Modern malaise and alienation are two themes that Michelangelo Antonioni (L’Avventura [1960], La notte [1961], L’eclisse [1962]) returned to repeatedly throughout the 1960s. In Red Desert (1964), which is currently streaming on FilmStruck and available on DVD and Blu-ray from Criterion, these ideas find expression in Italy’s postwar industrial landscape and in Monica Vitti’s large eyes. Vitti was Antonioni’s muse throughout much of the decade and Red Desert provided the Roman beauty with one of her best and most iconic roles in the form of Giuliana, a woman who is desperately and deeply alone. Giuliana is married to a wealthy and providing man; they have a lovely child, many friends and even more acquaintances. Despite this, she is unable to connect with people and her surroundings. Giuliana’s isolation has plunged her into an all-consuming depression triggering bouts of paranoia that she cannot express in words so she has retreated inward. Her eyes are her only voice and they are dark, bottomless pools of emotion pleading for warmth and sympathy in a world that is often cold and incredulous.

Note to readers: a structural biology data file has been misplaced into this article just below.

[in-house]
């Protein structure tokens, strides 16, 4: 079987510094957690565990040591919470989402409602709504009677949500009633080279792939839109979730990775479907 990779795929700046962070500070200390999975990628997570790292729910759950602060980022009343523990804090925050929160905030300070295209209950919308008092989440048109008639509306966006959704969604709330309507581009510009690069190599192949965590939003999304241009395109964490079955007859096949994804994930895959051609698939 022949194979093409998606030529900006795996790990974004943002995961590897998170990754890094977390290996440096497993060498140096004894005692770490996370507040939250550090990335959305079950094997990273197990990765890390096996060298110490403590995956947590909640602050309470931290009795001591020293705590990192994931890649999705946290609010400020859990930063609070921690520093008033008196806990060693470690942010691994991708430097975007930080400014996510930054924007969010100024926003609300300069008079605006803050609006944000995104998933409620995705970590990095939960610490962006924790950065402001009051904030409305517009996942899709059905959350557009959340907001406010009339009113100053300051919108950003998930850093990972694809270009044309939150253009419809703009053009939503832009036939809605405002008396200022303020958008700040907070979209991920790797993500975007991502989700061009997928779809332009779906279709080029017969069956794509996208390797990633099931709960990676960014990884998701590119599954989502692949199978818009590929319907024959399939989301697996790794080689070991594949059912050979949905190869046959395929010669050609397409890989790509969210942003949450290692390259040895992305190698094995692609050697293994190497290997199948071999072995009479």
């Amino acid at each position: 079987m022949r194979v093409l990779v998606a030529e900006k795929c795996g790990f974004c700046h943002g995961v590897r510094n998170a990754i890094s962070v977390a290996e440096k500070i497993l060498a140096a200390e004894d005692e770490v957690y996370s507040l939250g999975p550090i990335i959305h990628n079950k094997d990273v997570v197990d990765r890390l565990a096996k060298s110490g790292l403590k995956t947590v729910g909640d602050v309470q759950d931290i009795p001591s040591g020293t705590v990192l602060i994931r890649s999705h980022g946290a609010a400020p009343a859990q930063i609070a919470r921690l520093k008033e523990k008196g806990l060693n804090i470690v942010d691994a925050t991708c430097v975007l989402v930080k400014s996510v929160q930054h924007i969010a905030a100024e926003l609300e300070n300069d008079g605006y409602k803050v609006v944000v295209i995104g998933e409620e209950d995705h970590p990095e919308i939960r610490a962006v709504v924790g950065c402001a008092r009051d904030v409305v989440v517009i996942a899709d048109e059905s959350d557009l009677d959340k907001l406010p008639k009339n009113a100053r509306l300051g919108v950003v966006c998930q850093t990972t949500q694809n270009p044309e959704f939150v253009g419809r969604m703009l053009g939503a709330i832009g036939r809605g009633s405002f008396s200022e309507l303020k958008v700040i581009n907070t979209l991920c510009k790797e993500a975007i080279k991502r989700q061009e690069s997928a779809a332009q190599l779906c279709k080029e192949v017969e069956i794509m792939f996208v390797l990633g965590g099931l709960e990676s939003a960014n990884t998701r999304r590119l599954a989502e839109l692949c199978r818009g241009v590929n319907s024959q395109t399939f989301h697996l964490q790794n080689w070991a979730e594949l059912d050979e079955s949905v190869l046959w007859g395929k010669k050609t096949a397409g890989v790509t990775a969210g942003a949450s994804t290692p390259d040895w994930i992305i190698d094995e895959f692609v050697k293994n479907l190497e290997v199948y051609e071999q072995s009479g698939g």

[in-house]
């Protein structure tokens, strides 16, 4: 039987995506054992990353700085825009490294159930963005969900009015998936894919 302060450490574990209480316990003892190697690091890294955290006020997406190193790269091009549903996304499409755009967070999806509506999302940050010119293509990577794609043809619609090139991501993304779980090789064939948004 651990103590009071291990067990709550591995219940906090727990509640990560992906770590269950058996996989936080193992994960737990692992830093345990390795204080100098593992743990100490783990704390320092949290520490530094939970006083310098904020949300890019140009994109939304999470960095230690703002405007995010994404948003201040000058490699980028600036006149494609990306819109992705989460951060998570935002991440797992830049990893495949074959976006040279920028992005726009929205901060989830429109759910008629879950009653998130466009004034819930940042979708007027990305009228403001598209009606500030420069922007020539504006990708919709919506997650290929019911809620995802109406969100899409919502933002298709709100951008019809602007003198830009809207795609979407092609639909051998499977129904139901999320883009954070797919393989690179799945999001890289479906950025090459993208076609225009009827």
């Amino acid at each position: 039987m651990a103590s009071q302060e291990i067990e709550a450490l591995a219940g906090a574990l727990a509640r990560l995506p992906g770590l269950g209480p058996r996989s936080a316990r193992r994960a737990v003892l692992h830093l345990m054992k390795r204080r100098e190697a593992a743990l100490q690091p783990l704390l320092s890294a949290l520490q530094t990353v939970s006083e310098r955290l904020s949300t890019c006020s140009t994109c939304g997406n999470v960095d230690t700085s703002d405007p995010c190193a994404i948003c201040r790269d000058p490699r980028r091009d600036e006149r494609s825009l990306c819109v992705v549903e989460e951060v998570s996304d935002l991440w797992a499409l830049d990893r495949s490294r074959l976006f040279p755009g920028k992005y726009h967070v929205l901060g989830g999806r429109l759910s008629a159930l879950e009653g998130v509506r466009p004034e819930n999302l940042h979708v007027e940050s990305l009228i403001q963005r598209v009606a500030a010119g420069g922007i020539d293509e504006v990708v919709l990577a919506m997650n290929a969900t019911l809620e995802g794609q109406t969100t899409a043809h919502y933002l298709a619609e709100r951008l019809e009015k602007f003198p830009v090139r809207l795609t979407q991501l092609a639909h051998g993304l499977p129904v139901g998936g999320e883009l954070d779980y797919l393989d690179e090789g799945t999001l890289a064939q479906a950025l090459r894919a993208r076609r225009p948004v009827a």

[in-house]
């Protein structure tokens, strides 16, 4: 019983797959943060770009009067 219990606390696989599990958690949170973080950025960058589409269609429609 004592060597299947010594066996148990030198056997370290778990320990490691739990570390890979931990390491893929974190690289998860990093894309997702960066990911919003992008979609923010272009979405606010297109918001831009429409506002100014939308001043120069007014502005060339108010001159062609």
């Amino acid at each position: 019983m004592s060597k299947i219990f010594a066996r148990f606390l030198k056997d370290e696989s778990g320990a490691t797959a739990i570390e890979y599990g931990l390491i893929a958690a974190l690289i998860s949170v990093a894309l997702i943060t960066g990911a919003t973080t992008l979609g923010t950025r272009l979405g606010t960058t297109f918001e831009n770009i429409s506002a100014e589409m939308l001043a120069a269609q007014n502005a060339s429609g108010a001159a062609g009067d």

[...MORE]

Father of Fear

Black Sabbath

This Friday, August 26, finds TCM’s Summer under the Stars getting a little chillier than usual with an all-day marathon covering the career of horror icon Boris Karloff from the dawn of cinema’s sound era in the revolutionary FRANKENSTEIN (1931) through his elder statesman phase of the horror genre in Roger Corman’s THE TERROR (1963).